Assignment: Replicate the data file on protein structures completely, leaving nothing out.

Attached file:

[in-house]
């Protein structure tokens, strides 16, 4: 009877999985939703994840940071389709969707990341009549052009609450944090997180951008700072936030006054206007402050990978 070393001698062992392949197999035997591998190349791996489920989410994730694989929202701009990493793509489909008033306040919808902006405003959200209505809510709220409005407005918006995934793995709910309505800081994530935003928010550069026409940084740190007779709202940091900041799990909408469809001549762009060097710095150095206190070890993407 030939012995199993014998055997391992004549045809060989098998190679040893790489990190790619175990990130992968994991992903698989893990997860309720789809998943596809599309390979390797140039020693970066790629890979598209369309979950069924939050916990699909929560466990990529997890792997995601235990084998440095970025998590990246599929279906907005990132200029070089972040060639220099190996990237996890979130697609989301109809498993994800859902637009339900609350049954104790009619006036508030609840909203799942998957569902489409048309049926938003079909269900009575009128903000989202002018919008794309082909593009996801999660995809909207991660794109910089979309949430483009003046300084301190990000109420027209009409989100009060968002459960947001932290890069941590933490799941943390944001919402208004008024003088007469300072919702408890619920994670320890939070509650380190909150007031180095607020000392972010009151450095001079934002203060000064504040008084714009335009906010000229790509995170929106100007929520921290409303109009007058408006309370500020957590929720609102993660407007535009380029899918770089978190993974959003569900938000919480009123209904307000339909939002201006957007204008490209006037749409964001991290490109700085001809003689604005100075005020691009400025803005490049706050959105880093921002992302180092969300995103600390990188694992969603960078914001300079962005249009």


[in-house]
């Protein structure tokens, strides 16, 4: 009877999985939703994840940071389709969707990341009549052009609450944090997180951008700072936030006054206007402050990978 070393001698062992392949197999035997591998190349791996489920989410994730694989929202701009990493793509489909008033306040919808902006405003959200209505809510709220409005407005918006995934793995709910309505800081994530935003928010550069026409940084740190007779709202940091900041799990909408469809001549762009060097710095150095206190070890993407 030939012995199993014998055997391992004549045809060989098998190679040893790489990190790619175990990130992968994991992903698989893990997860309720789809998943596809599309390979390797140039020693970066790629890979598209369309979950069924939050916990699909929560466990990529997890792997995601235990084998440095970025998590990246599929279906907005990132200029070089972040060639220099190996990237996890979130697609989301109809498993994800859902637009339900609350049954104790009619006036508030609840909203799942998957569902489409048309049926938003079909269900009575009128903000989202002018919008794309082909593009996801999660995809909207991660794109910089979309949430483009003046300084301190990000109420027209009409989100009060968002459960947001932290890069941590933490799941943390944001919402208004008024003088007469300072919702408890619920994670320890939070509650380190909150007031180095607020000392972010009151450095001079934002203060000064504040008084714009335009906010000229790509995170929106100007929520921290409303109009007058408006309370500020957590929720609102993660407007535009380029899918770089978190993974959003569900938000919480009123209904307000339909939002201006957007204008490209006037749409964001991290490109700085001809003689604005100075005020691009400025803005490049706050959105880093921002992302180092969300995103600390990188694992969603960078914001300079962005249009």